I’ve Got Your Number

Okay, so it took me longer than normal to finish this Sophie Kinsella book and yes, that may be because it didn’t grab me until about 3 quarters of the way in but that does not mean I didn’t enjoy ambling through this somewhat lackadaisical tale.

Poppy, our protagonist, is introduced to us as a happy-go-lucky type of girl who, while a little clumsy, has a big heart and has been completely swept up by a whirlwind romance with a prominent intellectual, so much so that they are engaged after only a few months.

Sam, who gets embroiled in Poppy’s life when she loses her engagement ring, her phone and picks up his PA’s abandoned mobile from a bin, is seen as a cold, severe business man who never responds to emails, not even those from his crazy fiancé and his own father.

Or so his emails would have Poppy believe.

And so the story goes, missing ring, found phone, disapproving parents-in-law, Poppy the physiotherapist and Sam the successful business man communicating via email/text/phone call – helping each other in and out of scrapes.

To say anything more about the story would surely give it away, if I haven’t already.

 

To me, this is the ideal beach read. Nothing out of the ordinary, pleasant, sometimes funny and with the much needed happy ending that if you don’t see coming you really have had too many rum based cocktails.

I guess my reason to read this was slightly two fold:

My friend recommended it to me.

I have never really embraced that whole ‘chicklit’ genre.

 

And by Chick Lit I of course mean literature written by a woman about women/love/romance, often including a certain level of comedy.

I think it is the term that has always put me off. It is not an especially flattering.

I mean I have never come across a situation in my life where it has been acceptable for anyone to refer to me as a ‘chick’ (this includes those dreadful radio edits of songs that like to change references to women from ‘bitch’ to ‘chick’ – neither of these are ideal, are they??).

 

So next time my head is far too full of life/intense literature/mess I probably will reach for something of a similar tone because I can now say, and mean, I am not a book snob*.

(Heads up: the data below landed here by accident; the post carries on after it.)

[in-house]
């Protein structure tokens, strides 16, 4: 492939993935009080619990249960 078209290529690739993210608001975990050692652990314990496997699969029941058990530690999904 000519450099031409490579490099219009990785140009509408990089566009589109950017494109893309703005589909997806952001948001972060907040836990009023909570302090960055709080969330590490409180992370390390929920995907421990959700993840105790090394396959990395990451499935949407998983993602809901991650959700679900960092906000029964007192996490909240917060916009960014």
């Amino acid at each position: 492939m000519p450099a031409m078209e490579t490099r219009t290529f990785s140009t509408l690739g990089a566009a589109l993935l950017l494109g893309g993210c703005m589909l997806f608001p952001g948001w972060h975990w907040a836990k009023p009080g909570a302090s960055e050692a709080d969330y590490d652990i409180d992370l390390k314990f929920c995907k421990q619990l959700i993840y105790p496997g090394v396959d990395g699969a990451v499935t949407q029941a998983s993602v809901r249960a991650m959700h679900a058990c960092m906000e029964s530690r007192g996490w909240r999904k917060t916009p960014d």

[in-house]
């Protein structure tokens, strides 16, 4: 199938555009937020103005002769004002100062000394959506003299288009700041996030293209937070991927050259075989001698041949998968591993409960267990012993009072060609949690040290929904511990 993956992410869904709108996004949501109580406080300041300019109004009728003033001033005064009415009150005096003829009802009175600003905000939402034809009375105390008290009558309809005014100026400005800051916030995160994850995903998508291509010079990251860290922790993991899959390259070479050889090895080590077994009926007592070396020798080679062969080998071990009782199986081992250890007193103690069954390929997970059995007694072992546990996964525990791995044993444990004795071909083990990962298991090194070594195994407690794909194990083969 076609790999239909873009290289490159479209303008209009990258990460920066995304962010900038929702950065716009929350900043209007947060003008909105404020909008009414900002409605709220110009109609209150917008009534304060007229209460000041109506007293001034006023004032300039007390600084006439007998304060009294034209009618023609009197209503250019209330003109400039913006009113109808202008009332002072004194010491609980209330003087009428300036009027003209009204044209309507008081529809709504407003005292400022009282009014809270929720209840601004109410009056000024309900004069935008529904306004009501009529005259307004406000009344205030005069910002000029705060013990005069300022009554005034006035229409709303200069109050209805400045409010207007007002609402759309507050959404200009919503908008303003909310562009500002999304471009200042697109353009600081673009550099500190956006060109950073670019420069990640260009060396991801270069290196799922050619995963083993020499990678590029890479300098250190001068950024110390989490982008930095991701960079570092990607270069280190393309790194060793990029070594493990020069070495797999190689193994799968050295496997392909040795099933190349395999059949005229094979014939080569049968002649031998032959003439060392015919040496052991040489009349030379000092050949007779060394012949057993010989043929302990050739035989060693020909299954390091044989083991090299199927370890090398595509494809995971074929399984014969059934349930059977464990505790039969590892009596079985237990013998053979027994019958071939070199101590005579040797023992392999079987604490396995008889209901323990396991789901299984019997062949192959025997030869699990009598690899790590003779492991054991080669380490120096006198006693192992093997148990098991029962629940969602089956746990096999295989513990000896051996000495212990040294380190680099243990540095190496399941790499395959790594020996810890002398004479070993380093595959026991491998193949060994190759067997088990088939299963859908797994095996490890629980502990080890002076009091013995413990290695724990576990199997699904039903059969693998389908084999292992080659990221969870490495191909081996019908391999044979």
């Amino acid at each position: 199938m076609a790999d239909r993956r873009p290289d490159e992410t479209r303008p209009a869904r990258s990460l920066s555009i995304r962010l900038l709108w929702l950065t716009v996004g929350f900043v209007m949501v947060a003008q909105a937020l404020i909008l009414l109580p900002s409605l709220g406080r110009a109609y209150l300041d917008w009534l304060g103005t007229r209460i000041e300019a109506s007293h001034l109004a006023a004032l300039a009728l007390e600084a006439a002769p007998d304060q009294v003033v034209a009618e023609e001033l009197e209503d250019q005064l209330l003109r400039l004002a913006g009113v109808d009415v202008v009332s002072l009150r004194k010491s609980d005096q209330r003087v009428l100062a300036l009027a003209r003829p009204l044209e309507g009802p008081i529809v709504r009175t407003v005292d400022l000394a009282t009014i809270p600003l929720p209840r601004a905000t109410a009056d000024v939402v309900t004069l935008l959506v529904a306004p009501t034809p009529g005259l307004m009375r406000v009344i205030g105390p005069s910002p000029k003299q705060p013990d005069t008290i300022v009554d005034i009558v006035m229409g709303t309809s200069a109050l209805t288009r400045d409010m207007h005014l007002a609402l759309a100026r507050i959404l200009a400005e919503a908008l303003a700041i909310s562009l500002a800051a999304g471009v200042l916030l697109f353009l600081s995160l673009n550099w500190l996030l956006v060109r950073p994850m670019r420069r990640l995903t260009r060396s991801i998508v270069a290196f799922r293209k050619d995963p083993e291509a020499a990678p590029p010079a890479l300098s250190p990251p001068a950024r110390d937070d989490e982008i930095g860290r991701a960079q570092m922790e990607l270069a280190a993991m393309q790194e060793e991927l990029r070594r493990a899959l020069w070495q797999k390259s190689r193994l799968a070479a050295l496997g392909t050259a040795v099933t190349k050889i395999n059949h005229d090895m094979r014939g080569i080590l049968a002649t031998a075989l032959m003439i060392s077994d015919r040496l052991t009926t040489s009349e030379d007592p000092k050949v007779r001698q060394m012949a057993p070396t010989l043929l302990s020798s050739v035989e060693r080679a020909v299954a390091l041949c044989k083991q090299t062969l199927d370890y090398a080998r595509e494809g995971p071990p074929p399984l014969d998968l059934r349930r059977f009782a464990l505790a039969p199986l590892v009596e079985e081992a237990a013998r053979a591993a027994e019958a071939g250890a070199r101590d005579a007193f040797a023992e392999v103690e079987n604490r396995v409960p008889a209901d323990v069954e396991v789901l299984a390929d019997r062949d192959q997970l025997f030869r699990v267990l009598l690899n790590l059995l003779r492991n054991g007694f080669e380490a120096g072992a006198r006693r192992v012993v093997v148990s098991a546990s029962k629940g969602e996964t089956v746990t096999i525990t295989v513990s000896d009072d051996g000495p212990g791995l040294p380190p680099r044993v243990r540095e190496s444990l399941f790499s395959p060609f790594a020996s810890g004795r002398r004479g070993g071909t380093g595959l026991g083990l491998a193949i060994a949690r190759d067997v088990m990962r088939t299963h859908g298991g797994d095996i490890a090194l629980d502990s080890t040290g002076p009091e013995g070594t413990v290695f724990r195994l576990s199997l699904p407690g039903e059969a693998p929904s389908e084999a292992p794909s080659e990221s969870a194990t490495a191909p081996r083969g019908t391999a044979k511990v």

Happy Monday.**

 

 

 

*Find a chair, stand on it and shout it with me – please see Caitlin Moran’s ‘How To Be A Woman’.

** I wrote this ages ago. Last Monday. It is now the following Thursday. Winning.

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E B White – Daisy

Thanks to the fantastic @lettersofnote /www.lettersofnote.com the following obituary came to my attention earlier today (and considering I am still on a painful come down from yesterday’s migraine anything that makes me smile today deserves a post!)

 

So here is E B White (of Charlotte’s Web fame, amongst other things) writing about his dog Daisy and her frightfully complex personality and mannerisms.

 

It is a beautiful thing.

 

Daisy (“Black Watch Debatable”) died December 22, 1931, when she was hit by a Yellow Cab in University Place. At the moment of her death she was smelling the front of a florist’s shop. It was a wet day, and the cab skidded up over the curb — just the sort of excitement that would have amused her, had she been at a safe distance. She is survived by her mother, Jeannie; a brother, Abner; her father, whom she never knew; and two sisters, whom she never liked. She was three years old.
Daisy was born at 65 West Eleventh Street in a clothes closet at two o’clock of a December morning in 1928. She came, as did her sisters and brothers, as an unqualified surprise to her mother, who had for several days previously looked with a low-grade suspicion on the box of bedding that had been set out for the delivery, and who had gone into the clothes closet merely because she had felt funny and wanted a dark, awkward place to feel funny in. Daisy was the smallest of the litter of seven, and the oddest.